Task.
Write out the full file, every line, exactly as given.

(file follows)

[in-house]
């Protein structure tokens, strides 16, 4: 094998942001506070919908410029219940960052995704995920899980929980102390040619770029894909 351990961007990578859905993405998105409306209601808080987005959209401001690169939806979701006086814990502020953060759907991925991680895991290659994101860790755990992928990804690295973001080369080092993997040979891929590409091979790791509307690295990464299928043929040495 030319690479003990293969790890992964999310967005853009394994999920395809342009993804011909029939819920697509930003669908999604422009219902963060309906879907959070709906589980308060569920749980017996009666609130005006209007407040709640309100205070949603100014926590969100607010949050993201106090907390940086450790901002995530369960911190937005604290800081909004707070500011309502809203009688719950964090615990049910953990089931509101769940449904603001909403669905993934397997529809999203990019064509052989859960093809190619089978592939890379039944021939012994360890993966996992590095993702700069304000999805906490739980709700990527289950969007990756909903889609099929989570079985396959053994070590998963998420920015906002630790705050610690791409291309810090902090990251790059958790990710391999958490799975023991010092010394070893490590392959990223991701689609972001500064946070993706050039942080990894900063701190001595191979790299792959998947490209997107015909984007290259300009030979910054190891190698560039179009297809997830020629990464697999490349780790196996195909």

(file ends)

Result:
[in-house]
């Protein structure tokens, strides 16, 4: 094998942001506070919908410029219940960052995704995920899980929980102390040619770029894909 351990961007990578859905993405998105409306209601808080987005959209401001690169939806979701006086814990502020953060759907991925991680895991290659994101860790755990992928990804690295973001080369080092993997040979891929590409091979790791509307690295990464299928043929040495 030319690479003990293969790890992964999310967005853009394994999920395809342009993804011909029939819920697509930003669908999604422009219902963060309906879907959070709906589980308060569920749980017996009666609130005006209007407040709640309100205070949603100014926590969100607010949050993201106090907390940086450790901002995530369960911190937005604290800081909004707070500011309502809203009688719950964090615990049910953990089931509101769940449904603001909403669905993934397997529809999203990019064509052989859960093809190619089978592939890379039944021939012994360890993966996992590095993702700069304000999805906490739980709700990527289950969007990756909903889609099929989570079985396959053994070590998963998420920015906002630790705050610690791409291309810090902090990251790059958790990710391999958490799975023991010092010394070893490590392959990223991701689609972001500064946070993706050039942080990894900063701190001595191979790299792959998947490209997107015909984007290259300009030979910054190891190698560039179009297809997830020629990464697999490349780790196996195909």